Teen Drinking in America Today
As a country with one of the highest age requirements for the purchase alcohol in the world, the United States may seem like the place where issues with teen drinking shouldn't be much of a concern. The theory is, if you raise the minimum age wherein someone could purchase alcohol, it is less likely that the older crowd would purchase the product for a much younger group.
However, recent statistics show that teenage drinking in the United States is at an all-time high, and is responsible for almost 5,000 adolescent deaths annually.
Alcohol is the most widely used mind-altering substance by teens in the United States, far surpassing tobacco and illicit drugs, and is the cause of an average of over 4,700 deaths of teenagers annually. Although the legal age to buy alcohol in the US is officially 21, more than 11% of all alcohol purchased is consumed by youths under the age of 21.
According to a study by the Institute of Medicine at the National Academy of Science, the cost to the US from underage drinking has reached over $53 billion every year.
In 2010, 48% of U.S. 12th Grade students admitted to abusing alcohol within the last 30 days. One out of 4 of these students admitted that, within the last two weeks, they were guilty of binge-drinking which, according to the Centers for Disease Control, means drinking 5 or more alcoholic drinks in 2 hours, or having a blood alcohol content of .08% or above
Taking risks with binge-drinking can lead to these and several other physical problems, many of which can last for years or even for the rest of ones life. The most terrifying risk is, of course, death, whether by overdosing on alcohol, or by decisions made with impaired judgment, or by placing oneself in high-risk situations. Teenagers are not generally known for making wise life choices, and when ambition and recklessness combine with copious amounts of alcohol, many problems are likely to ensue.
Psychological Risks of Binge Drinking
There are many psychological risks from excessive drinking that American teenagers may face, such as:
- Unintentional injuries (e.g., car crashes, falls, burns, drowning)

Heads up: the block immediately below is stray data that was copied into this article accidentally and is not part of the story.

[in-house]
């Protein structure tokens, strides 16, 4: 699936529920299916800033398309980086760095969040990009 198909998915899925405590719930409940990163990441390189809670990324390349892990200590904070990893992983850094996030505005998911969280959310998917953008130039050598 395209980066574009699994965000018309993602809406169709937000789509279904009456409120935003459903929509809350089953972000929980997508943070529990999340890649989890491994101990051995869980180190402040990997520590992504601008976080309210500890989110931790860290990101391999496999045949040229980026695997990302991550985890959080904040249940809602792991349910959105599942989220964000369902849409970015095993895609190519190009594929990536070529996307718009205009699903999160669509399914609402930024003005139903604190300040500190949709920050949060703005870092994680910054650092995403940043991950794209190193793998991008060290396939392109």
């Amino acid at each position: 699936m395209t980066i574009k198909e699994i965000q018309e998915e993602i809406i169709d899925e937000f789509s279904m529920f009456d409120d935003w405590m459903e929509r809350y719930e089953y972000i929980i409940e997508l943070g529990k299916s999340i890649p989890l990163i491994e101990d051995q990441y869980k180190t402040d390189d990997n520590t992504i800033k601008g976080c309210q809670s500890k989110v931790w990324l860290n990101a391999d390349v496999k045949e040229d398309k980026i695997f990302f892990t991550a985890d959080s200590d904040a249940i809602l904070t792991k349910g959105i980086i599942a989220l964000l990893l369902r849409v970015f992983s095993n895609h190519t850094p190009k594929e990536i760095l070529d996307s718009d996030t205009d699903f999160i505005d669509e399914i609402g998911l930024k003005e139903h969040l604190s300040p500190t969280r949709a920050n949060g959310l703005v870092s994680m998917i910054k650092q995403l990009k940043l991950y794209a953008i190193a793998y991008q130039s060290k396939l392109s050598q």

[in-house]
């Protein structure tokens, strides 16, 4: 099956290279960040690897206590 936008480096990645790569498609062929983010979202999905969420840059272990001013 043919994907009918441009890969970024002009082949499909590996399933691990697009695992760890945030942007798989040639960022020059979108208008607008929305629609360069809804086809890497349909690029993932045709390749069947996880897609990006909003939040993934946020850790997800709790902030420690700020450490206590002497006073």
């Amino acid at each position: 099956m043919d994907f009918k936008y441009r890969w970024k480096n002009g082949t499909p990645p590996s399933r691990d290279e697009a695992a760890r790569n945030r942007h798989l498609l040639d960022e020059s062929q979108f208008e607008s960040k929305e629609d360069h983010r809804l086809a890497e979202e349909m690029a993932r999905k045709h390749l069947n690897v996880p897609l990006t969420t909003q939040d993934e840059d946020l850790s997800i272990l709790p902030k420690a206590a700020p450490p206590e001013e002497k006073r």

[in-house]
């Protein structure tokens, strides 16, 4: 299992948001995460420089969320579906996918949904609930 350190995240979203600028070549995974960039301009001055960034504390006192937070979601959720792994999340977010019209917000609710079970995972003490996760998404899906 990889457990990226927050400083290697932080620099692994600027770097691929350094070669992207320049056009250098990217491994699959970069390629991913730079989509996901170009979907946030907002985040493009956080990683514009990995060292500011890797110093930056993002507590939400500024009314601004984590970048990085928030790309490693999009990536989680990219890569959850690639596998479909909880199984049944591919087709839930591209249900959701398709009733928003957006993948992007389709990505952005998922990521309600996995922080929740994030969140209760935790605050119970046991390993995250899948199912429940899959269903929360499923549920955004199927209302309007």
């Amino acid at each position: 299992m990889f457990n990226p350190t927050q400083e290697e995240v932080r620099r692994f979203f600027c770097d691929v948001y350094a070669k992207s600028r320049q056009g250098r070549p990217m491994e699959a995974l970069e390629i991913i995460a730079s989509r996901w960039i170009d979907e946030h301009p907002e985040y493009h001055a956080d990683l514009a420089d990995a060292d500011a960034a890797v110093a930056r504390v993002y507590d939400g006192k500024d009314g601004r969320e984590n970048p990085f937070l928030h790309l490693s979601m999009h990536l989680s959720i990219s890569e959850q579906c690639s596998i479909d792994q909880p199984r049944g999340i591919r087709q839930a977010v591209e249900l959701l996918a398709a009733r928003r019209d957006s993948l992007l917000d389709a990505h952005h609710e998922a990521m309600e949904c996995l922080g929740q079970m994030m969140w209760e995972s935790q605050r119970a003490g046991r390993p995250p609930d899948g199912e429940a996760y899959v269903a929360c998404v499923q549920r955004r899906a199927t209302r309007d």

- Intentional injuries (e.g., firearm injuries, assault, domestic violence)
- Sexual Assault
- Sexually transmitted diseases
- Unintended pregnancy
- Children born with Fetal Alcohol Spectrum Disorders
Physical Risks Of Binge-Drinking
There are many risks associated with binge drinking frequently. The CDC lists many risks of this toxic habit, such as:
- Alcohol poisoning
- High blood pressure, stroke, and other cardiovascular diseases
- Liver disease
- Neurological damage
- Sexual dysfunction, and
- Poor control of diabetes
- Permanent Memory loss
- And many more...
Many of these teenagers who are barely old enough to vote put themselves at serious risk every time they drink to excess. As of a 2007 National Survey on Drug Use and Health, over 7.2 million teens admitted to binge drinking, and experts believe that this number has grown exponentially in recent years. Former Surgeon General Kenneth Moritsugu wrote about this survey, that it is likely that excess alcohol use at such a young age may harm or impede brain development during these important formative years.
There are many different factors which may cause teens to drink, which makes finding a remedy very difficult. Teens may develop alcoholism or participate in these risky behaviors because of a hereditary or genetic predisposition, environment in which they grew up, or their own personal reaction to the events and changes which take place during adolescence.
There are currently two schools of thought for preventing and remedying this behavior. One approach is to change the environmental factors, such as raising the price of alcohol, increasing the drinking age further (many experts believe the age when one can purchase alcohol should be raised to 25), and increasing penalties for possessing or consuming alcohol underage. However, these approaches have been met with much opposition.
Is Underage Drinking Really Worth It?
The other approach is a more personal one. Researchers, including psychiatrists and substance abuse counselors from the National Institute for Alcohol Abuse and Alcoholism, believe that approaching teens in the home and school environment is the safest and most effective route. Researchers believe if parents become more involved in educating their children about the dangers of excess alcohol use at a young age, this would discourage many teens to drink in an effort to solve or forget about their problems.
School programs formerly used scare tactics to discourage teens from drinking however, these proved to be highly ineffective. Today, school programs focus on increasing awareness of the social pressure to drink, and of the resources available to help teens who do drink or feel pressured to drink to excess.
Teenage drinking an ever-present and ever-growing problem in the United States today. It is important that parents, teachers, lawmakers, and the average person do not take this lightly, but rather takes the necessary precautions to ensure the health and safety of the next generation of US citizens.